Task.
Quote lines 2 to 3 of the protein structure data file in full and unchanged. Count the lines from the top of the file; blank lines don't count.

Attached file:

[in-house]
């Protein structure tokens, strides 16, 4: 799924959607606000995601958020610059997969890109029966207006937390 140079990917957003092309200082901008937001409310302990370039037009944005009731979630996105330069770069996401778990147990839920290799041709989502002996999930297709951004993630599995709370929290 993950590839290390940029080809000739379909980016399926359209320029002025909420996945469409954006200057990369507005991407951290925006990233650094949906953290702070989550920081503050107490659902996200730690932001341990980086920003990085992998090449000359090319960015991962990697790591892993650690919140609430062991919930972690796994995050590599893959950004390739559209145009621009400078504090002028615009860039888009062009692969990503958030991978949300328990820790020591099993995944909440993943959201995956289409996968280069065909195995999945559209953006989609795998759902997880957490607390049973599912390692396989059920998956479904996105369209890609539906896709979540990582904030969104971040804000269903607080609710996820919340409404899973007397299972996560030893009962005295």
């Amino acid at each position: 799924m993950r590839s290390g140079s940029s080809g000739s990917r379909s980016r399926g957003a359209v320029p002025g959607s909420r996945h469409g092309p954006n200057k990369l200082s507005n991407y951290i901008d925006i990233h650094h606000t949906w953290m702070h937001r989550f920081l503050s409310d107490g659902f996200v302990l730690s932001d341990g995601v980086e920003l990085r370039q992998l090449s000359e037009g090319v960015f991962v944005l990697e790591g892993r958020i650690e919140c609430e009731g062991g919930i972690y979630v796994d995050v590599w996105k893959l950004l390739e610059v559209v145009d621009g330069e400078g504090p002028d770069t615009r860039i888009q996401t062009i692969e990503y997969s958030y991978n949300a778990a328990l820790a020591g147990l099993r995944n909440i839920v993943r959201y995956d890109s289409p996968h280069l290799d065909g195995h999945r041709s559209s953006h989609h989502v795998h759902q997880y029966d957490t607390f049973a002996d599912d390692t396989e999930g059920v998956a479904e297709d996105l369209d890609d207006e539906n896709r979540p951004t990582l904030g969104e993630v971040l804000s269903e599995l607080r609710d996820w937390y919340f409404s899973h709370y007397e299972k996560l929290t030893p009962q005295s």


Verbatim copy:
């Protein structure tokens, strides 16, 4: 799924959607606000995601958020610059997969890109029966207006937390 140079990917957003092309200082901008937001409310302990370039037009944005009731979630996105330069770069996401778990147990839920290799041709989502002996999930297709951004993630599995709370929290 993950590839290390940029080809000739379909980016399926359209320029002025909420996945469409954006200057990369507005991407951290925006990233650094949906953290702070989550920081503050107490659902996200730690932001341990980086920003990085992998090449000359090319960015991962990697790591892993650690919140609430062991919930972690796994995050590599893959950004390739559209145009621009400078504090002028615009860039888009062009692969990503958030991978949300328990820790020591099993995944909440993943959201995956289409996968280069065909195995999945559209953006989609795998759902997880957490607390049973599912390692396989059920998956479904996105369209890609539906896709979540990582904030969104971040804000269903607080609710996820919340409404899973007397299972996560030893009962005295």
């Amino acid at each position: 799924m993950r590839s290390g140079s940029s080809g000739s990917r379909s980016r399926g957003a359209v320029p002025g959607s909420r996945h469409g092309p954006n200057k990369l200082s507005n991407y951290i901008d925006i990233h650094h606000t949906w953290m702070h937001r989550f920081l503050s409310d107490g659902f996200v302990l730690s932001d341990g995601v980086e920003l990085r370039q992998l090449s000359e037009g090319v960015f991962v944005l990697e790591g892993r958020i650690e919140c609430e009731g062991g919930i972690y979630v796994d995050v590599w996105k893959l950004l390739e610059v559209v145009d621009g330069e400078g504090p002028d770069t615009r860039i888009q996401t062009i692969e990503y997969s958030y991978n949300a778990a328990l820790a020591g147990l099993r995944n909440i839920v993943r959201y995956d890109s289409p996968h280069l290799d065909g195995h999945r041709s559209s953006h989609h989502v795998h759902q997880y029966d957490t607390f049973a002996d599912d390692t396989e999930g059920v998956a479904e297709d996105l369209d890609d207006e539906n896709r979540p951004t990582l904030g969104e993630v971040l804000s269903e599995l607080r609710d996820w937390y919340f409404s899973h709370y007397e299972k996560l929290t030893p009962q005295s």